Arshdeep Singh, India’s lead T20I seamer after Jasprit Bumrah, has had a steady decline in numbers in his second year in international cricket, but it might not be as bad as it looks, writes Naman Agarwal.
When Arshdeep Singh made his T20I debut for India in July last year, his first five games yielded nine wickets at 6.05 runs per over. A left-arm seamer who could swing the ball both ways and bowl yorkers at will? India had hit the jackpot.
He had a fruitful first year in international cricket, taking 33 wickets from 21 T20Is at an economy rate of 8.17. No seamer picked up more wickets in fewer games than he did. Even as India missed the services of Jasprit Bumrah in the 2022 T20 World Cup, by that time, Arshdeep had developed into a bowler who could be relied upon.
The story this year, however, has been slightly different. His overall T20I numbers in 2023 read 25 wickets from 19 games at 23.7 – decent enough, you’d think. But his economy has taken a hit. From 8.17 last year, it has jumped to 9.15 in 2023.
Arshdeep has gone for more than 10 runs per over in nine out of the 19 games he has played this year. He was particularly expensive in the series against Australia, going at more than 10 runs per over in each of the four games he played.
Luckily for Arshdeep and India, wickets have still come by for him as his bowling strike rate still reads an impressive 15.5 balls per wicket in 2023, not a massive drop off from the 13.3 balls that he was taking to pick a wicket last year. However, there’s a catch.
Last year, when he was on song, a major portion of Arshdeep’s wickets came with the new ball right at the start of the innings. Inside the first four overs, he took 13 wickets, with a wicket every 12.9 balls. Fourteen of his 33 wickets were of batters batting in the top three, where the cream of T20 batting lineups generally feature. He was taking out the oppositions’ biggest threats early in the innings and was making a lot of them look silly while doing so.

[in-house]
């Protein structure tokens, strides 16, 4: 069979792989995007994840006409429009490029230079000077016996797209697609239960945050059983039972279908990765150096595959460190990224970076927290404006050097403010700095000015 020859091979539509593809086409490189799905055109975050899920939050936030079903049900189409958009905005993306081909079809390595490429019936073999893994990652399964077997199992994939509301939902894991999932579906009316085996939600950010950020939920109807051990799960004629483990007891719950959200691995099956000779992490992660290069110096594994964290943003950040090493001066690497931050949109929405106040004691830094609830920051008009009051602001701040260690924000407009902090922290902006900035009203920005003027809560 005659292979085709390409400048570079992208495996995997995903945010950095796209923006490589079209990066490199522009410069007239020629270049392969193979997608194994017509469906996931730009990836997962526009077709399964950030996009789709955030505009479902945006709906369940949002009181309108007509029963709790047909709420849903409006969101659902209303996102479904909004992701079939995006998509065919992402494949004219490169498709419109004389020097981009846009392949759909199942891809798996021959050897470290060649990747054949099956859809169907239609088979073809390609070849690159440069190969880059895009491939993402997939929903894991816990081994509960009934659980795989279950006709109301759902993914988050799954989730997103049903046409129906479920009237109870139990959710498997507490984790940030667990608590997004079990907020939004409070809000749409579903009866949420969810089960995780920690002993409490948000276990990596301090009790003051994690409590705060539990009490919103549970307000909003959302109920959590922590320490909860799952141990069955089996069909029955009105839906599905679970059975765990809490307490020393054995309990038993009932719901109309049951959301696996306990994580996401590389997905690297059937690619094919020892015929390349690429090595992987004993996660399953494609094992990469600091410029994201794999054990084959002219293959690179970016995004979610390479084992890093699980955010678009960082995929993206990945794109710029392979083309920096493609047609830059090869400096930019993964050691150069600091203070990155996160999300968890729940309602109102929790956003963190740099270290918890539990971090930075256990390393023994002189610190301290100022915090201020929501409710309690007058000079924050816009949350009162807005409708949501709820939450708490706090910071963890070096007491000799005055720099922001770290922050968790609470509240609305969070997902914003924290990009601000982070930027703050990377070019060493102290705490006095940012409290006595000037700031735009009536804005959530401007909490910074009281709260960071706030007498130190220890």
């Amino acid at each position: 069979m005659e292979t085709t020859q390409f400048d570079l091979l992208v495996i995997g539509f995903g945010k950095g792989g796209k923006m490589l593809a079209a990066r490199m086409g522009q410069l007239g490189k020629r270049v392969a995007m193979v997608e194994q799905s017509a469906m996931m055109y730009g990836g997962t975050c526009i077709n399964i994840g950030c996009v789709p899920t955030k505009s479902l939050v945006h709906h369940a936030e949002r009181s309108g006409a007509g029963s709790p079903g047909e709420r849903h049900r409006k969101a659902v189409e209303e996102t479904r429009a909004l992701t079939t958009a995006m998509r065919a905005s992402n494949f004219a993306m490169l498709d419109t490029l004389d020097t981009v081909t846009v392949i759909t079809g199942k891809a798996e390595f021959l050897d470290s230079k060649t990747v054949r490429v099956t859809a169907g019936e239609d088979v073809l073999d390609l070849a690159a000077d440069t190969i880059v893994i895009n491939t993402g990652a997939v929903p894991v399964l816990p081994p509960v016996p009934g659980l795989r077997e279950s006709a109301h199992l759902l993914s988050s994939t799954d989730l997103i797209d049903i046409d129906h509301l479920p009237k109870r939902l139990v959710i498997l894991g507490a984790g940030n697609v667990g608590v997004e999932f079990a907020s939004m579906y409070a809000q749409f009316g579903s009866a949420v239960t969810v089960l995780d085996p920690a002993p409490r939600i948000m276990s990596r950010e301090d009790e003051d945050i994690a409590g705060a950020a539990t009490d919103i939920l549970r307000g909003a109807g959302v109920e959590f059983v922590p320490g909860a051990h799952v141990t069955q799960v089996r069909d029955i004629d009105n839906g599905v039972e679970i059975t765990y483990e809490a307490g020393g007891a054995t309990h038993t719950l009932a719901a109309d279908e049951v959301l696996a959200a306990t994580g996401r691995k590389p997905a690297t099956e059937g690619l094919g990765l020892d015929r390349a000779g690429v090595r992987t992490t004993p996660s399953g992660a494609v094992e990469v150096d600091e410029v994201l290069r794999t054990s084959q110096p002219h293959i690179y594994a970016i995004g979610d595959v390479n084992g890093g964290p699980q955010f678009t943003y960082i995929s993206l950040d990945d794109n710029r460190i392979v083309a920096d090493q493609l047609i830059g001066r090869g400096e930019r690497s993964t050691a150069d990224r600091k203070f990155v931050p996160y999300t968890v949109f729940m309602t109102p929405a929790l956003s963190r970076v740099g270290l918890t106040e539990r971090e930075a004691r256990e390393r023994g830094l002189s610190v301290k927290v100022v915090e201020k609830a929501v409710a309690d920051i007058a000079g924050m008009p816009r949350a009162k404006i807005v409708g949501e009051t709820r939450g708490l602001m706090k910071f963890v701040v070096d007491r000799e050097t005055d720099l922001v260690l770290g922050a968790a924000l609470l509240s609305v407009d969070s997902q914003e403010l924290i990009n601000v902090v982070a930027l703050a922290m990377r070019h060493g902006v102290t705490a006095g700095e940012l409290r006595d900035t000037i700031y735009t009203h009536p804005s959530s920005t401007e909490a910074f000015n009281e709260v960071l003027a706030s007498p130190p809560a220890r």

This year, he seems to have lost a bit of rhythm with the new ball. The first four overs of the innings have only brought him six wickets, with each wicket taking as many as 28 balls to come, more than twice that of last year. He has been better towards the end of the powerplay, taking three wickets at 8.40 runs per over between overs five and six, but the swing and seam he was generating in the first few overs last year, seems to have lost some control.
Along with powerplay numbers, Arshdeep’s numbers at the death have also taken a hit. Last year he conceded just 8.86 runs per over at the death in T20Is, a far cry from the 10.54 runs per over that he has gone at in 2023. The yorker that brought him success in the IPL and in T20Is last year, has failed to land properly this year – and it shows in the number of sixes he has been hit for. Last year, only six out of the 145 balls bowled by Arshdeep at the death were hit for sixes, this year he has already conceded 18 sixes from 148 deliveries at the death in T20Is.
While the drop in returns of the left-arm seamer has been obvious, without context, it is misleading.
This year, Arshdeep has played nine T20Is in India compared to just two last year. And T20Is in India are generally high-scoring affairs. The nine which Arshdeep played in 2023, saw bowlers concede at an average of 9.06 runs per over. That includes seamers and spinners from all teams.
If you just account for the fast bowlers, they went at 9.96 runs per over. Arshdeep went at 10.18. Given he bowls almost exclusively in the powerplay and at the death, that’s a margin he can be given without being crucified for it.
On the other hand, in 2022, Arshdeep had the benefit of playing in conditions that weren’t as flat. Nine games across Australia, England, and New Zealand, five in the UAE, and five across the West Indies and the USA provided him just enough assistance to shine through.
The 2024 T20 World Cup is to be played in the Caribbean and the USA. From 10 games there, Arshdeep has taken 14 wickets at 7.87 runs per over. No other seamer has taken more wickets at a better economy rate in T20Is there in the last two years.
Jasprit Bumrah, if available, will be the leader of India’s seam attack in the tournament. The next-in-line, however, will be Arshdeep. With India not having a lot of T20Is lined up before the event, the players will have to rely on IPL 2024 to fine-tune their processes and get back in rhythm. Currently, Arshdeep might seem to be short on it, but the downward slope he is on, isn’t as steep as it looks like, and it shouldn’t take him long to turn it around.
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